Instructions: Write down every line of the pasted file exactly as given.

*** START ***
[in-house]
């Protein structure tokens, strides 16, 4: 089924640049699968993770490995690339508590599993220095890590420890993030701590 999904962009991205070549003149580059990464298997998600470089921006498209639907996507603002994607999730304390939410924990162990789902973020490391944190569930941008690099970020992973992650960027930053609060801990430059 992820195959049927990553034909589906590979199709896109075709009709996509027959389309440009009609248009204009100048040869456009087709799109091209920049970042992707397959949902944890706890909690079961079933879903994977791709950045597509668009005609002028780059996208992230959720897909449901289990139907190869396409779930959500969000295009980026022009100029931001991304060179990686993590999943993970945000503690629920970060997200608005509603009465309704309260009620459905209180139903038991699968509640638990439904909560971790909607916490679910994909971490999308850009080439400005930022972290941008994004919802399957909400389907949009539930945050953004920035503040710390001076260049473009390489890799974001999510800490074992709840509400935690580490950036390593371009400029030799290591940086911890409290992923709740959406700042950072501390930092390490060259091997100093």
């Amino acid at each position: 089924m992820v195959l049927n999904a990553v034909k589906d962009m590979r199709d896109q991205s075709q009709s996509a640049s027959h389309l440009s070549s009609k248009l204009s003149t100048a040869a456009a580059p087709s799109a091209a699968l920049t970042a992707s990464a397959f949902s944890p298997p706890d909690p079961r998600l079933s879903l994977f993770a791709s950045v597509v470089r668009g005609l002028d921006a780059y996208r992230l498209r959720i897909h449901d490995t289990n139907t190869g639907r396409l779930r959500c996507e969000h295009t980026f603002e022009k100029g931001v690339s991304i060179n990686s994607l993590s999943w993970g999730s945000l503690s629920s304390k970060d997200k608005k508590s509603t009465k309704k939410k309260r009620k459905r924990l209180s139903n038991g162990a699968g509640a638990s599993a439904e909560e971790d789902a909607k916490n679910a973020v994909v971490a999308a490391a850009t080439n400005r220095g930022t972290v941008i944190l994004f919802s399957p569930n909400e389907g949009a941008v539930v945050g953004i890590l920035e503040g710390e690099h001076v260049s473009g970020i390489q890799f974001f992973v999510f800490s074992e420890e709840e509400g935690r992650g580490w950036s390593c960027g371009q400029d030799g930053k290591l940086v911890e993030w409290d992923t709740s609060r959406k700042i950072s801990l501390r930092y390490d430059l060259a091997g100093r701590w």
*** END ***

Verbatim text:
[in-house]
């Protein structure tokens, strides 16, 4: 089924640049699968993770490995690339508590599993220095890590420890993030701590 999904962009991205070549003149580059990464298997998600470089921006498209639907996507603002994607999730304390939410924990162990789902973020490391944190569930941008690099970020992973992650960027930053609060801990430059 992820195959049927990553034909589906590979199709896109075709009709996509027959389309440009009609248009204009100048040869456009087709799109091209920049970042992707397959949902944890706890909690079961079933879903994977791709950045597509668009005609002028780059996208992230959720897909449901289990139907190869396409779930959500969000295009980026022009100029931001991304060179990686993590999943993970945000503690629920970060997200608005509603009465309704309260009620459905209180139903038991699968509640638990439904909560971790909607916490679910994909971490999308850009080439400005930022972290941008994004919802399957909400389907949009539930945050953004920035503040710390001076260049473009390489890799974001999510800490074992709840509400935690580490950036390593371009400029030799290591940086911890409290992923709740959406700042950072501390930092390490060259091997100093």
């Amino acid at each position: 089924m992820v195959l049927n999904a990553v034909k589906d962009m590979r199709d896109q991205s075709q009709s996509a640049s027959h389309l440009s070549s009609k248009l204009s003149t100048a040869a456009a580059p087709s799109a091209a699968l920049t970042a992707s990464a397959f949902s944890p298997p706890d909690p079961r998600l079933s879903l994977f993770a791709s950045v597509v470089r668009g005609l002028d921006a780059y996208r992230l498209r959720i897909h449901d490995t289990n139907t190869g639907r396409l779930r959500c996507e969000h295009t980026f603002e022009k100029g931001v690339s991304i060179n990686s994607l993590s999943w993970g999730s945000l503690s629920s304390k970060d997200k608005k508590s509603t009465k309704k939410k309260r009620k459905r924990l209180s139903n038991g162990a699968g509640a638990s599993a439904e909560e971790d789902a909607k916490n679910a973020v994909v971490a999308a490391a850009t080439n400005r220095g930022t972290v941008i944190l994004f919802s399957p569930n909400e389907g949009a941008v539930v945050g953004i890590l920035e503040g710390e690099h001076v260049s473009g970020i390489q890799f974001f992973v999510f800490s074992e420890e709840e509400g935690r992650g580490w950036s390593c960027g371009q400029d030799g930053k290591l940086v911890e993030w409290d992923t709740s609060r959406k700042i950072s801990l501390r930092y390490d430059l060259a091997g100093r701590w």